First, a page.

Iranian composer Reza Vali was born in Ghazvin, Iran in 1952. From 1965 until 1969 he studied music at the Tehran Conservatory in the Western classical tradition. In 1972 he travelled to Austria to study composition and music education at the Academy of Music in Vienna. He then travelled to the United States where he continued to study music and then earned his Ph.D. in Music Theory and Composition from the University of Pittsburgh. Shortly after, Vali accepted a faculty position at Carnegie Mellon University School of Music where he still is on staff as an associate professor.
In 1991, Vali was recognized by the Pittsburgh Cultural Trust as their Outstanding Emerging Artist and was given the Creative Achievement Award. In 2010 he co-founded with Bijan Elyaderani the Center for Iranian Music which is part of Carnegie Mellon’s College of Fine Arts. This center is dedicated to preserving and promoting Iranian music as well as highlighting the role music as played in all aspects of Iranian culture and history. In addition to his teaching and composing, Vali spends time collecting and cataloguing Iranian Folk Music (gaining him the nickname of being the “Iranian Bartók”) as well as working on his Arghonoon software collaboration that is capable of replicating tuning systems from all over the world.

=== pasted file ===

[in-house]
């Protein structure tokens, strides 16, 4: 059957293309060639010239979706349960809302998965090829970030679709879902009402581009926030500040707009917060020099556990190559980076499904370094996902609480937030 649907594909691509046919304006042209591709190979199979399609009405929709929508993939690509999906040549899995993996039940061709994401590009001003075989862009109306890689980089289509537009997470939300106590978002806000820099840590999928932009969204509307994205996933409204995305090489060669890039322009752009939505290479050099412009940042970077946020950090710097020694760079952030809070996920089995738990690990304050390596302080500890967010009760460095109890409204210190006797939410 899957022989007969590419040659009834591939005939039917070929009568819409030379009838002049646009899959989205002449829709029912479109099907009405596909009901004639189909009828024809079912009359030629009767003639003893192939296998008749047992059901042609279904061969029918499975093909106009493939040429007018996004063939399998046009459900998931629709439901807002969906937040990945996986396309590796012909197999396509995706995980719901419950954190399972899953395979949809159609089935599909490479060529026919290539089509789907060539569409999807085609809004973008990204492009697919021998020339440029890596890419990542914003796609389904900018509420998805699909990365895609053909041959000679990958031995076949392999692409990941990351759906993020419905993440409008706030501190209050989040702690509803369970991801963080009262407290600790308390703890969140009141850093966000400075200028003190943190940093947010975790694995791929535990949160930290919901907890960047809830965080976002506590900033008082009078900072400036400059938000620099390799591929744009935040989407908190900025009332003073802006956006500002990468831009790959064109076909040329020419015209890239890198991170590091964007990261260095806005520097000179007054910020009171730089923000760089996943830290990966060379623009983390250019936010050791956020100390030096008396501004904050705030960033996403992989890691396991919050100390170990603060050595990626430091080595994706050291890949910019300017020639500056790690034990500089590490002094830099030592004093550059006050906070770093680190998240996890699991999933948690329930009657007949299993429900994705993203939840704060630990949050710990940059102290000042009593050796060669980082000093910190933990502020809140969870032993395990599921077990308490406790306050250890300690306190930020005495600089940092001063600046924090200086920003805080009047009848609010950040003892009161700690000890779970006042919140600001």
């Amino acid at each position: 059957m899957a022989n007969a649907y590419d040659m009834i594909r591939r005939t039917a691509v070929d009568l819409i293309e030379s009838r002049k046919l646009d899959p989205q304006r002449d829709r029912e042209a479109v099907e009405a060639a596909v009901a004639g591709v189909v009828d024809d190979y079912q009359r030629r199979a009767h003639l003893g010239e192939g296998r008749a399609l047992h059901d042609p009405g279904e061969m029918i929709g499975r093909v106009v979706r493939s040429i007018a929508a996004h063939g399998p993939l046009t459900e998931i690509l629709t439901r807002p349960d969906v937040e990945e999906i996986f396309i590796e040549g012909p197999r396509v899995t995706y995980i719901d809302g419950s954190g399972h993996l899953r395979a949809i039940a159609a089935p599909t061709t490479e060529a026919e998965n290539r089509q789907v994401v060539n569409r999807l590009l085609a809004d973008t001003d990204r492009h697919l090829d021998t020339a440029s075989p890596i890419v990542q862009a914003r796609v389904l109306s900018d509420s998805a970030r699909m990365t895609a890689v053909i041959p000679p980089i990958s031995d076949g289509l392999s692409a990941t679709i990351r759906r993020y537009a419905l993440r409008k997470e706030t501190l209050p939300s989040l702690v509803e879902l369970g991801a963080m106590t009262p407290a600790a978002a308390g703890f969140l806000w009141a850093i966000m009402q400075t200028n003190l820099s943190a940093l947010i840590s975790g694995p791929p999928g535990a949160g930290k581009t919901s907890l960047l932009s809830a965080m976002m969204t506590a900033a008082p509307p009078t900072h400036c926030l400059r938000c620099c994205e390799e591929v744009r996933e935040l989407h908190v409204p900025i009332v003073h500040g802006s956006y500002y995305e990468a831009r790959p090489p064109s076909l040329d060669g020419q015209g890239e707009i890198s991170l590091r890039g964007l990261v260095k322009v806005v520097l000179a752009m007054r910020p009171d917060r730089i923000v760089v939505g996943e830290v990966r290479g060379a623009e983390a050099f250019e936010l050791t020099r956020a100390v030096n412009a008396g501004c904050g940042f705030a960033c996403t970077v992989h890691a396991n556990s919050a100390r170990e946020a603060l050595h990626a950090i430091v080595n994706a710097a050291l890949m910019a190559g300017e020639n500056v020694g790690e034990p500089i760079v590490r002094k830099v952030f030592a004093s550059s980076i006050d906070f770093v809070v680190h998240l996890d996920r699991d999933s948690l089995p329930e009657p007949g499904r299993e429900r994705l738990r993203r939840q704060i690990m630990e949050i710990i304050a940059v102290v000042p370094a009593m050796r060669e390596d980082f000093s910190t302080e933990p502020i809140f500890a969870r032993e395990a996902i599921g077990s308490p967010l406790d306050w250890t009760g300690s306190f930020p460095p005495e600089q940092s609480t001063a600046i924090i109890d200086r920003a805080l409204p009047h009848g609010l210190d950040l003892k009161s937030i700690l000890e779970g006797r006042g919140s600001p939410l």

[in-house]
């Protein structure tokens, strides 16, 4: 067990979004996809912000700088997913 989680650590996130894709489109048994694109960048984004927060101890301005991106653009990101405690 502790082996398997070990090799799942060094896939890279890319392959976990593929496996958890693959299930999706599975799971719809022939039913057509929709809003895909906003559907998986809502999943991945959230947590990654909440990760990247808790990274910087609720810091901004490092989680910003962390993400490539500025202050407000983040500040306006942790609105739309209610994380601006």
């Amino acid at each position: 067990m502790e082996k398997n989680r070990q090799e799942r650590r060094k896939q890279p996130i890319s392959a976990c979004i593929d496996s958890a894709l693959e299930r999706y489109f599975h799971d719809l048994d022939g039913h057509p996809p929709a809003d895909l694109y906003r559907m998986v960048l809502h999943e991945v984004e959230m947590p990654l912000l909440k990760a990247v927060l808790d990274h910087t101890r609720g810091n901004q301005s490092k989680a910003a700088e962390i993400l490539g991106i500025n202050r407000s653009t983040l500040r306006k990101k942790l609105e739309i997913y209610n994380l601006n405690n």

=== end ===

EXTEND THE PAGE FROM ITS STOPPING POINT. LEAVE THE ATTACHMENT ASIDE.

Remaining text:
Vali’s early compositional style approached Iranian folk music and western classical music with modernist treatment and he sought to incorporate elements of different musical styles and challenge the listener aurally. His works prior to 2000 were mostly folk song inspired and included pairings of voice & piano, voice & orchestra, voice & chamber ensemble, and instrumental pieces without voice.
Vali took it upon himself to independently study the Dastgah/Maqam system with his later works breaking away from the Western style of the 12 tone tempered tuning and traditional musical forms. Thus, the Arghonoon system came out of necessity as Vali’s compositional style evolved and he began to abandon Western compositional practices. With it, Vali is able to compose in the Dastgah/Maqam system (one of the most sophisticated and complex musical systems in the world due to its microtonal scales).
While few of Vali’s works have actually been performed in Iran (due to the restrictions placed on music and the disconnect between Iran and Iranian composers who are abroad), Vali’s music has been performed around the world gaining Vali recognition and acclaim including the honor prize of the Austrian Ministry of Arts and Sciences, two Andrew W. Mellon Fellowships, and commissions from many ensembles.